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 Charles Wesley Felt

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Charles Wesley Felt

  • Birth 14 Aug 1842 Onondaga Hill, Onondaga County, New York, USA
  • Death 30 May 1910 Centralia, Nemaha County, Kansas, USA
  • Burial Centralia, Nemaha County, Kansas, USA
  • Plot Lot 123
  • Memorial ID 67706960

Co. E 13 N.Y. INF.

Father: Norris Felt (1799-1881)
Mother: Emeline Spencer (1809-1853)

Spouse: Elizabeth Schofield (1846-1917)
Married 9 Aug 1874 in Hartford, WI

Children:

Grace Laura Felt (1875-?)
Nettie Harriet Felt (1876-1943)
Herbert Schofield Felt (1878-1942)
Garritt Sherley Felt (1885-1930)

(Thanks goes to John Peel #48280011 for all the information for this memorial!)

Charles Wesley Felt was born on 14 Aug 1842 in Salina, Onondaga, New York, USA to Norris and Emeline Spencer Felt. When he was 19, he enlisted as a Private in Company E, New York 13th Infantry Regiment on 14 May 1861, in Rochester, New York at the beginning of the Civil War. He served for 2 years in in the 13th and in Company C, 44th Infantry Regiment until 1863 when he was wounded in the chest. He was mustered out as an invalid and awarded a pension of $30 per month in Nov 1863. He learned carpentry and became a carpenter and a contractor.

Charles married Elizabeth Schofield on 09 Aug 1874, in Hartford, Wisconsin. He and Elizabeth had four children:

Grace Laura Felt, born 23 Jun 1875 in Chicago, Cook Co., IL
Nettie Harriet Felt, born 24 Dec 1876 in Hartford, Washington Co., WI
Herbert Schofield Felt, born 05 Sep 1878 in Hartford, Washington, Wisconsin, USA
Garritt Sherley Felt, born 12 Sep 1885 in Centralia, Nemaha Co., KS

The following is taken from The Union army: a history of military affairs in the loyal states, 1861-65 -- records of the regiments in the Union army -- cyclopedia of battles -- memoirs of commanders and soldiers. Madison, WI: Federal Pub. Co., 1908. volume II.
The 13th, the "Rochester regiment," composed of eight companies from Rochester, one from Dansville and one from Brockport, was mustered into the U. S. service at Elmira for a term of three months. It left Elmira on May 29, 1861, for Washington with the 12th, and camped on Meridian hill until June 3, when it was ordered to Fort Corcoran, where it was employed in construction work until the opening of the Manassas movement. It then became a part of the 3d brigade, 1st division, Army of Northeastern Virginia; was engaged at Blackburn's ford, and was active at Bull Run, losing 58 members. In August, under special orders, the regiment was mustered into the U. S. service for the remainder of the two years' term for which it had been accepted for state service. As in the case of the 12th the order was received with dissatisfaction, so openly expressed that some members of the 13th were sentenced to the Dry Tortugas for discipline, but afterward returned to the regiment. From Oct. 1 to March 10, 1862, the 13th performed guard and picket duty along the Potomac near Georgetown and was then assigned to Martindale's brigade, Porter's division, 3d corps, with which it participated in the Peninsular campaign. It had its share of the arduous duties in the siege of Yorktown, the tiresome marches on the Peninsula; and lost heavily in the Seven Days' battles. In May, 1862, it was assigned to the 1st brigade, 1st division, 5th corps, and after the Peninsular campaign and a brief rest at Harrison's Landing moved to join Gen. Pope. In the second battle of Bull Run the regiment was closely engaged and out of 240 in action, suffered a loss of 45 killed and many wounded and missing. Withdrawing to Washington, the regiment proceeded from there to the front; was held, in reserve at Antietam and went into camp at Sharpsburg, after a sharp encounter with the enemy at Shepherdstown. It reached the vicinity of Fredericksburg on Nov 19 and lost heavily in the battle there the following month. Returning to its former camp, the 13th participated in the "Mud March" and thereafter remained in winter quarters until the end of April, 1863. The 44th regiment, known as Ellsworth's Avengers, was organized at Albany under the auspices of the Ellsworth association of the State of New York. It was in reserve at Antietam; was active at Shepherdstown, and Fredericksburg; shared in the hardships of Burnside's "Mud March," and returned to winter quarters at Stoneman's switch, near Falmouth. Camp was broken on April 27, 1863, for the Chancellorsville campaign, the 44th being in the lead during the general movement of the army and sharing in the fighting, after which it returned for a short rest to the camp at Stoneman's switch. In June, the veterans of the 14th and 25th N. Y. were added to the 44th. At Gettysburg the regiment was posted on the left of the line and joined in the defense of Little Round Top, where it met with its greatest loss—111 killed, wounded and missing.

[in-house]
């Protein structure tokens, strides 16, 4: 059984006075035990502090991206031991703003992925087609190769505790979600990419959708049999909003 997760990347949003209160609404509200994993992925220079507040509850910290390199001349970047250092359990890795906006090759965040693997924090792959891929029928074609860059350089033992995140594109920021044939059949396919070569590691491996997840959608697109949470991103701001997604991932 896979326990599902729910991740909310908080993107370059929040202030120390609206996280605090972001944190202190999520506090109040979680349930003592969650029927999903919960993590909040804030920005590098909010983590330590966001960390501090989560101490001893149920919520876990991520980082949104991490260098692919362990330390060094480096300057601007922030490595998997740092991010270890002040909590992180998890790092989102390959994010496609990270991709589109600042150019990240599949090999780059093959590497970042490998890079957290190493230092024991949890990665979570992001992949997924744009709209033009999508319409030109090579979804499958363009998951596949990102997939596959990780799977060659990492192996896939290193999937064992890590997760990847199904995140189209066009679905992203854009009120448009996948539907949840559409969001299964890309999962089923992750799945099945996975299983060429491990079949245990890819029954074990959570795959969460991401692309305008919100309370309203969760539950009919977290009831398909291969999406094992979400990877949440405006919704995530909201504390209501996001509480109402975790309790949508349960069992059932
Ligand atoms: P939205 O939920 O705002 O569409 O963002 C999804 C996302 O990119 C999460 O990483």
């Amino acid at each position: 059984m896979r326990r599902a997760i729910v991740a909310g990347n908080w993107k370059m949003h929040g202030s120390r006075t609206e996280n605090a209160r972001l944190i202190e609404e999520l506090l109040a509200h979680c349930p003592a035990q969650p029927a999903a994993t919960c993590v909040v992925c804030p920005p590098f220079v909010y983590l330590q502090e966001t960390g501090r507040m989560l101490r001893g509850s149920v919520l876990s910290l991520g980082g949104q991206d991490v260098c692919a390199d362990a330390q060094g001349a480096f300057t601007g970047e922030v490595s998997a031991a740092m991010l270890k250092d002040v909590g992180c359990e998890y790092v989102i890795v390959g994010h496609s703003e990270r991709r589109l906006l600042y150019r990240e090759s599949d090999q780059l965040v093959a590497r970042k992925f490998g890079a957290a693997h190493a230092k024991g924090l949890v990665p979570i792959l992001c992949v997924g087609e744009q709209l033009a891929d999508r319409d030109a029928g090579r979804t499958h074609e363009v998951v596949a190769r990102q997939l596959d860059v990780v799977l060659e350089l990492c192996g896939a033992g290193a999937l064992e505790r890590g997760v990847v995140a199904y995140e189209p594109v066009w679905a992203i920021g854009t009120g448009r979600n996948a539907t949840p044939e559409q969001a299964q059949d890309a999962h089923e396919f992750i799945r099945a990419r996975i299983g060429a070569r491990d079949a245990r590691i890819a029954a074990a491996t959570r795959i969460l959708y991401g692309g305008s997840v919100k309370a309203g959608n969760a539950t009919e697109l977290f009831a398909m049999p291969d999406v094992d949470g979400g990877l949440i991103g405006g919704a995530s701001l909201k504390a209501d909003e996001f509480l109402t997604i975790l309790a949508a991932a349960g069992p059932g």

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  • Maintained by: John Peel
  • Originally Created by: Luella Hinrichsen
  • Added: 31 Mar 2011
  • Find A Grave Memorial 67706960
  • John Peel
  • Find A Grave, database and images (https://www.findagrave.com : accessed ), memorial page for Charles Wesley Felt (14 Aug 1842–30 May 1910), Find A Grave Memorial no. 67706960, citing Centralia Cemetery, Centralia, Nemaha County, Kansas, USA ; Maintained by John Peel (contributor 48280011) .